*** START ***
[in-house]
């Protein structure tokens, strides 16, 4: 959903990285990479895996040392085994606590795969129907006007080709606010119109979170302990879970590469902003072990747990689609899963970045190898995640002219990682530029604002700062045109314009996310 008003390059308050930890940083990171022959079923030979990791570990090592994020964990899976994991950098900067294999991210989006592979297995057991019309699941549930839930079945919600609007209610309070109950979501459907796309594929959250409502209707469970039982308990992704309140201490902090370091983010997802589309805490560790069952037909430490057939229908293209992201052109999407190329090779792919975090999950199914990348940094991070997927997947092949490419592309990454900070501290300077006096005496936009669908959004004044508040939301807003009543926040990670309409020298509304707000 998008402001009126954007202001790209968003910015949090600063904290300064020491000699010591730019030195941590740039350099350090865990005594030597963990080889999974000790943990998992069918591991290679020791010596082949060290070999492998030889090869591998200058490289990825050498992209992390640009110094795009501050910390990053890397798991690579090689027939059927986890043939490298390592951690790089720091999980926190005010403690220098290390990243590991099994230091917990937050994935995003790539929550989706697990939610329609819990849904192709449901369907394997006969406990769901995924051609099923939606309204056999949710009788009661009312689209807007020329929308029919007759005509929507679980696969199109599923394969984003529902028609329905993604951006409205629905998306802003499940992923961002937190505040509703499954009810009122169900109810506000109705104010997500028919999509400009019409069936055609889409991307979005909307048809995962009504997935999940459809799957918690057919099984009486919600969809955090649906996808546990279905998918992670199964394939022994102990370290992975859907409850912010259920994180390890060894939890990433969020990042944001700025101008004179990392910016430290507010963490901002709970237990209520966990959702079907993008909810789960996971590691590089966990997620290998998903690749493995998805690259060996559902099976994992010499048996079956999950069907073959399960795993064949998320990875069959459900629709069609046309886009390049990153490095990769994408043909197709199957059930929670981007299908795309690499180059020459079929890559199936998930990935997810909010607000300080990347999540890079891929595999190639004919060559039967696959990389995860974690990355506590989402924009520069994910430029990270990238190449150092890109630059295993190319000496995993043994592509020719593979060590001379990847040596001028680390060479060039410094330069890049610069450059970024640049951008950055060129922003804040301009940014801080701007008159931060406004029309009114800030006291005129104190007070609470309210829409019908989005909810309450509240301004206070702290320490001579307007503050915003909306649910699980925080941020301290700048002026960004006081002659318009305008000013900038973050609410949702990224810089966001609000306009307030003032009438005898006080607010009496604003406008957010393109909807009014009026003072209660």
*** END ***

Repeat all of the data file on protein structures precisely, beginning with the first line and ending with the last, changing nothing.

[in-house]
């Protein structure tokens, strides 16, 4: 959903990285990479895996040392085994606590795969129907006007080709606010119109979170302990879970590469902003072990747990689609899963970045190898995640002219990682530029604002700062045109314009996310 008003390059308050930890940083990171022959079923030979990791570990090592994020964990899976994991950098900067294999991210989006592979297995057991019309699941549930839930079945919600609007209610309070109950979501459907796309594929959250409502209707469970039982308990992704309140201490902090370091983010997802589309805490560790069952037909430490057939229908293209992201052109999407190329090779792919975090999950199914990348940094991070997927997947092949490419592309990454900070501290300077006096005496936009669908959004004044508040939301807003009543926040990670309409020298509304707000 998008402001009126954007202001790209968003910015949090600063904290300064020491000699010591730019030195941590740039350099350090865990005594030597963990080889999974000790943990998992069918591991290679020791010596082949060290070999492998030889090869591998200058490289990825050498992209992390640009110094795009501050910390990053890397798991690579090689027939059927986890043939490298390592951690790089720091999980926190005010403690220098290390990243590991099994230091917990937050994935995003790539929550989706697990939610329609819990849904192709449901369907394997006969406990769901995924051609099923939606309204056999949710009788009661009312689209807007020329929308029919007759005509929507679980696969199109599923394969984003529902028609329905993604951006409205629905998306802003499940992923961002937190505040509703499954009810009122169900109810506000109705104010997500028919999509400009019409069936055609889409991307979005909307048809995962009504997935999940459809799957918690057919099984009486919600969809955090649906996808546990279905998918992670199964394939022994102990370290992975859907409850912010259920994180390890060894939890990433969020990042944001700025101008004179990392910016430290507010963490901002709970237990209520966990959702079907993008909810789960996971590691590089966990997620290998998903690749493995998805690259060996559902099976994992010499048996079956999950069907073959399960795993064949998320990875069959459900629709069609046309886009390049990153490095990769994408043909197709199957059930929670981007299908795309690499180059020459079929890559199936998930990935997810909010607000300080990347999540890079891929595999190639004919060559039967696959990389995860974690990355506590989402924009520069994910430029990270990238190449150092890109630059295993190319000496995993043994592509020719593979060590001379990847040596001028680390060479060039410094330069890049610069450059970024640049951008950055060129922003804040301009940014801080701007008159931060406004029309009114800030006291005129104190007070609470309210829409019908989005909810309450509240301004206070702290320490001579307007503050915003909306649910699980925080941020301290700048002026960004006081002659318009305008000013900038973050609410949702990224810089966001609000306009307030003032009438005898006080607010009496604003406008957010393109909807009014009026003072209660």